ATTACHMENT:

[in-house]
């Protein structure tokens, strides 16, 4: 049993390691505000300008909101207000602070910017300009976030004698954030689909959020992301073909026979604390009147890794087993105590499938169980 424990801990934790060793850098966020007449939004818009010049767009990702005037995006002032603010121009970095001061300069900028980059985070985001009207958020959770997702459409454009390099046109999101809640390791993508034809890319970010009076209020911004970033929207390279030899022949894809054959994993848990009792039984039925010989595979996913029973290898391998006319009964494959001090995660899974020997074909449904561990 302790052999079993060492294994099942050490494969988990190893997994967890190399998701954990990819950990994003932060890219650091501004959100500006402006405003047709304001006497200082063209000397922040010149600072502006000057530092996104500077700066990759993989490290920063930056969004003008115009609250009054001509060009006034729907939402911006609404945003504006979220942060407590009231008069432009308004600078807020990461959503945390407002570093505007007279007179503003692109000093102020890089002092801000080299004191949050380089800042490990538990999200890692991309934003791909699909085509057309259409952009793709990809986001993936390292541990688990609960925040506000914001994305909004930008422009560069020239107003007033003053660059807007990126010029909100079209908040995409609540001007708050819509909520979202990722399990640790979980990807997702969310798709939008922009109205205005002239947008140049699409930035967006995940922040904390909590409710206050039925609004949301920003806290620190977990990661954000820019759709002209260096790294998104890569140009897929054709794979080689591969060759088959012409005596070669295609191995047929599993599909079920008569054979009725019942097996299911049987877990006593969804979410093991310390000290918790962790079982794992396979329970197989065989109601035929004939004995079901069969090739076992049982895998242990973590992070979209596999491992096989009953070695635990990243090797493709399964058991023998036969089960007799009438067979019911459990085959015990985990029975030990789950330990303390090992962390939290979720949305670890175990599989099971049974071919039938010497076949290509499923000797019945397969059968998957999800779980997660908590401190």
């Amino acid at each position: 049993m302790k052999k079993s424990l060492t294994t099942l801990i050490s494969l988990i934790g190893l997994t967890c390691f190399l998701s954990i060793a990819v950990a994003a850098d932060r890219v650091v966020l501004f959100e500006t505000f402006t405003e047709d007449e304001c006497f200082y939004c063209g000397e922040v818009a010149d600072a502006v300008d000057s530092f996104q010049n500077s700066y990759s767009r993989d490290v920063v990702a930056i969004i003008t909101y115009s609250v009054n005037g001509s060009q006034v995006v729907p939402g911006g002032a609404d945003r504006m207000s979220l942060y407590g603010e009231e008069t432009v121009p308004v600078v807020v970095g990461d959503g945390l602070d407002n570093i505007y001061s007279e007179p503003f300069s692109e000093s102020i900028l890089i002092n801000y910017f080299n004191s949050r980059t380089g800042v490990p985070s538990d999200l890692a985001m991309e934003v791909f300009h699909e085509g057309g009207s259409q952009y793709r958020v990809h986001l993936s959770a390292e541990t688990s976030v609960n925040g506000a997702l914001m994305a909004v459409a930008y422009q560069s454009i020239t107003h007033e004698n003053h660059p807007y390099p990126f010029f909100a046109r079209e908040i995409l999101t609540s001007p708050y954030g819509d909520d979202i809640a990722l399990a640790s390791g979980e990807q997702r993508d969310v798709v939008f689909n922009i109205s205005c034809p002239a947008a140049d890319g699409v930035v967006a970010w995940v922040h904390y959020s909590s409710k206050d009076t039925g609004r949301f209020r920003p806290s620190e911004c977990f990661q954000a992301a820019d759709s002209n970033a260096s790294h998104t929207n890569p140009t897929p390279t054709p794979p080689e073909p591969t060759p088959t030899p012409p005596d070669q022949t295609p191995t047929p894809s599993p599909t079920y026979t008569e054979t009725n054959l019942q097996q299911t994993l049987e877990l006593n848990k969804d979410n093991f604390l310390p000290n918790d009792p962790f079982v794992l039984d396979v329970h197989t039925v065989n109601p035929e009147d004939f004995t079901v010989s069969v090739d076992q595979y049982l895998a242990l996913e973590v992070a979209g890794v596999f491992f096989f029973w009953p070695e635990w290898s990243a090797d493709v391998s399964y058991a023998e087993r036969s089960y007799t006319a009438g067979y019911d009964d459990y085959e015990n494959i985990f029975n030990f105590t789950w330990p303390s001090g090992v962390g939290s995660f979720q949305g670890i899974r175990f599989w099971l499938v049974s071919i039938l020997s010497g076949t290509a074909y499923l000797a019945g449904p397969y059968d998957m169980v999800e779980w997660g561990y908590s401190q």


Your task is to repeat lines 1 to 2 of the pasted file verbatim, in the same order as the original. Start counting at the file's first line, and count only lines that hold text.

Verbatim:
[in-house]
């Protein structure tokens, strides 16, 4: 049993390691505000300008909101207000602070910017300009976030004698954030689909959020992301073909026979604390009147890794087993105590499938169980 424990801990934790060793850098966020007449939004818009010049767009990702005037995006002032603010121009970095001061300069900028980059985070985001009207958020959770997702459409454009390099046109999101809640390791993508034809890319970010009076209020911004970033929207390279030899022949894809054959994993848990009792039984039925010989595979996913029973290898391998006319009964494959001090995660899974020997074909449904561990 302790052999079993060492294994099942050490494969988990190893997994967890190399998701954990990819950990994003932060890219650091501004959100500006402006405003047709304001006497200082063209000397922040010149600072502006000057530092996104500077700066990759993989490290920063930056969004003008115009609250009054001509060009006034729907939402911006609404945003504006979220942060407590009231008069432009308004600078807020990461959503945390407002570093505007007279007179503003692109000093102020890089002092801000080299004191949050380089800042490990538990999200890692991309934003791909699909085509057309259409952009793709990809986001993936390292541990688990609960925040506000914001994305909004930008422009560069020239107003007033003053660059807007990126010029909100079209908040995409609540001007708050819509909520979202990722399990640790979980990807997702969310798709939008922009109205205005002239947008140049699409930035967006995940922040904390909590409710206050039925609004949301920003806290620190977990990661954000820019759709002209260096790294998104890569140009897929054709794979080689591969060759088959012409005596070669295609191995047929599993599909079920008569054979009725019942097996299911049987877990006593969804979410093991310390000290918790962790079982794992396979329970197989065989109601035929004939004995079901069969090739076992049982895998242990973590992070979209596999491992096989009953070695635990990243090797493709399964058991023998036969089960007799009438067979019911459990085959015990985990029975030990789950330990303390090992962390939290979720949305670890175990599989099971049974071919039938010497076949290509499923000797019945397969059968998957999800779980997660908590401190």